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Editorial: Too much ado about Ellie Kemper, not enough about Veiled Prophet's legacy

Editorial: Too much ado about Ellie Kemper, not enough about Veiled Prophet's legacy

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1959 Veiled Prophet

The Veiled Prophet is escorted by his “Bengal Lancers” in 1959.

Every town has its strange, outdated traditions. Thanks to social media, many people recently learned about one of St. Louis’. And one St. Louisan in particular, perhaps unfairly, bore much of the backlash. As the world and many younger St. Louisans learn about the 143-year history of the Veiled Prophet, the time has come to ask whether such an organization, whose history is so defined by the city’s racist and classist past, should even exist in modern St. Louis.

A clipping from a Christmas Eve 1999 edition of this newspaper announcing a 19-year-old Elizabeth Kemper as that year’s Veiled Prophet “Queen of Love and Beauty” resurfaced last week and spread like fire on social media. Kemper, who now goes by Ellie, went on to graduate from Princeton and become a successful actor, most famously known for her comedic roles on television’s “The Office” and “Unbreakable Kimmy Schmidt.” Her unbreakable status was put to the test as the now-41-year-old actor became the face of the past racism and elitism of the secretive organization behind the annual ball and downtown event, Fair St. Louis, formerly known as the VP Fair.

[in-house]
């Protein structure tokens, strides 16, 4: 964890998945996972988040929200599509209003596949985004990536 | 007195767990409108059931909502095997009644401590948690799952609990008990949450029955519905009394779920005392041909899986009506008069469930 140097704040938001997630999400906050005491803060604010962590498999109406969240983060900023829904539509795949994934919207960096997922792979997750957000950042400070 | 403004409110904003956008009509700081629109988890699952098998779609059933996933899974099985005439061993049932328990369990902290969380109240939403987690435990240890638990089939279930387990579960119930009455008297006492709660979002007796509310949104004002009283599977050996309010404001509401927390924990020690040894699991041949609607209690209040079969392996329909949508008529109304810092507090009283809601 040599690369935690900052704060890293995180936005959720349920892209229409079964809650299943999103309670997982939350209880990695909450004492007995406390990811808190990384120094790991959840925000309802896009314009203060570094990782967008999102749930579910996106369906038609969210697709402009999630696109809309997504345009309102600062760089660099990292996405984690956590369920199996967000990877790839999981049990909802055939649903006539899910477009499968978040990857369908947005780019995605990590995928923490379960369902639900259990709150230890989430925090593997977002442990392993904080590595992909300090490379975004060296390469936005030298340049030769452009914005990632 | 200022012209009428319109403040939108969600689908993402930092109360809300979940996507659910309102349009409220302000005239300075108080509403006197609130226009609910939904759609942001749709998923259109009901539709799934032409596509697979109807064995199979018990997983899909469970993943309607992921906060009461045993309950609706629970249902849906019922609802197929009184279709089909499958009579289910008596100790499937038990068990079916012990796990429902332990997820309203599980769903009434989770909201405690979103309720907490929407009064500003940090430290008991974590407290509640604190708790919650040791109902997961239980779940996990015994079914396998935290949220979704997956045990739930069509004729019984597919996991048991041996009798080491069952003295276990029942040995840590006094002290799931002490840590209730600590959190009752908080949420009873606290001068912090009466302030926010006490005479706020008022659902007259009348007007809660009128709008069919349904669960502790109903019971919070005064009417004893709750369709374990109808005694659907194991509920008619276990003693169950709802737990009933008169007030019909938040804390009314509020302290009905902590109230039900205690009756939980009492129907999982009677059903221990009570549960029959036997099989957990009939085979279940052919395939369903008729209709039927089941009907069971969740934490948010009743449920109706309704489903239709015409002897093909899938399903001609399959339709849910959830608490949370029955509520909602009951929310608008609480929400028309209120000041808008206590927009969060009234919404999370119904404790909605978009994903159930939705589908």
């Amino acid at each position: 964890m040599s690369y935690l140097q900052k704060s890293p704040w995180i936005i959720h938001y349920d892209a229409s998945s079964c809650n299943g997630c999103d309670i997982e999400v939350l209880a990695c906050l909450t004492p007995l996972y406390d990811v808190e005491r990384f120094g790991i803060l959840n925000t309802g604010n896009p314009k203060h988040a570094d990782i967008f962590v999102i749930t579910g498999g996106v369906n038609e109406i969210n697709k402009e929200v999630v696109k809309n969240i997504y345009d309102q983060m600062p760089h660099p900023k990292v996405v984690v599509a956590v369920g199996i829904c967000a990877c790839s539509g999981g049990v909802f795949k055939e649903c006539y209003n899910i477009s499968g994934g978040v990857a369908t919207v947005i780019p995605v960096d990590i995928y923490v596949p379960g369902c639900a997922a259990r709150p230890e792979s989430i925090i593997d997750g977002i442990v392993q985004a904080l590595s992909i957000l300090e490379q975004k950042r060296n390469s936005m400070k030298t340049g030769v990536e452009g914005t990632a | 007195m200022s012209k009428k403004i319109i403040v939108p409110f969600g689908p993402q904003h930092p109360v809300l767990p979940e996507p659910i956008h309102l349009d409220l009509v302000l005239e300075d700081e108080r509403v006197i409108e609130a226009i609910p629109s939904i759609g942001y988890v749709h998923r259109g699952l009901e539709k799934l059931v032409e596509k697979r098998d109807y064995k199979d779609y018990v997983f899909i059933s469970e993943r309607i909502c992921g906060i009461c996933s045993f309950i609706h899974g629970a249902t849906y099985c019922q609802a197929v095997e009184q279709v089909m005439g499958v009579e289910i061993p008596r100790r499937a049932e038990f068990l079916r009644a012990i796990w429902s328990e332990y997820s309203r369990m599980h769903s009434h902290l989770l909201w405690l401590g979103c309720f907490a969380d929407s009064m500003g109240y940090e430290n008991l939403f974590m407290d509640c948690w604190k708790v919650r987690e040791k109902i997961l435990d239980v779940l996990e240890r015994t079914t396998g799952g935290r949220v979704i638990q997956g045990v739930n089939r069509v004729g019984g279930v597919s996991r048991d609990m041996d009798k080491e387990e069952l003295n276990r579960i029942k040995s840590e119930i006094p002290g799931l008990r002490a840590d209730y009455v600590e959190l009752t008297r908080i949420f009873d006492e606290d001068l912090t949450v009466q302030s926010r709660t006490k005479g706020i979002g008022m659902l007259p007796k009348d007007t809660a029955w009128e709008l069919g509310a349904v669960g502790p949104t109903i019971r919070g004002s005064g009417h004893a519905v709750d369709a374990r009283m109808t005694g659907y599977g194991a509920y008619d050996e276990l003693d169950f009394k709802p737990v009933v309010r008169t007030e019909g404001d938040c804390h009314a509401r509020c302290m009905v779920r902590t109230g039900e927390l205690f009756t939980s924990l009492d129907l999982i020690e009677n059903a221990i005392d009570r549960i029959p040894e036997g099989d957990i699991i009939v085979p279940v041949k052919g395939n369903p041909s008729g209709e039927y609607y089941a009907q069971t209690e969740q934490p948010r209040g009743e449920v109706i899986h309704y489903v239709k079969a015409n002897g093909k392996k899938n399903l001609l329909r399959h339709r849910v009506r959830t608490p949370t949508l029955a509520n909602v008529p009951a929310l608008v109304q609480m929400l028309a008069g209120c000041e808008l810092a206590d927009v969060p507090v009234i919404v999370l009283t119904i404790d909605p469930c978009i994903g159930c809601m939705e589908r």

The criticism of Kemper is both unfair and misplaced. As a 19-year-old college freshman, Kemper says, she was unaware that the Order of the Veiled Prophet was co-founded by a former Confederate soldier and didn’t allow Black members until 1979, one year before Kemper was born. And if Kemper bears any responsibility for being complicit in the organization’s past sins, she is not alone. Hundreds of thousands of St. Louisans, Black and white, have participated in Veiled Prophet functions over the decades, most notably the fair, with very little knowledge about the organization’s history.

The changes made to the organization in the 1970s came after years of protests and pressure by local civil rights organizations of the day. Most notably, Percy Green and fellow activists from his Action organization covertly infiltrated the ball in 1972 and unmasked that year’s Veiled Prophet, Tom K. Smith, a senior executive with Monsanto. Despite the reveal, the Post-Dispatch at the time decided not to report his identity.

The organization no longer discriminates based on race. Though one could argue it still does based on class. And that perhaps is its sin of today that fairly warrants asking whether it’s time to close the book on this strange part of St. Louis’ history and say goodbye to the Veiled Prophet. Other organizations can step forward to host St. Louis’ annual downtown fair. If elites insist, they can hold their ball at private events. But the region’s civic and business leaders of today should not be hiding their identities behind masks and expect the unquestioning respect or trust of the people of this diverse city.

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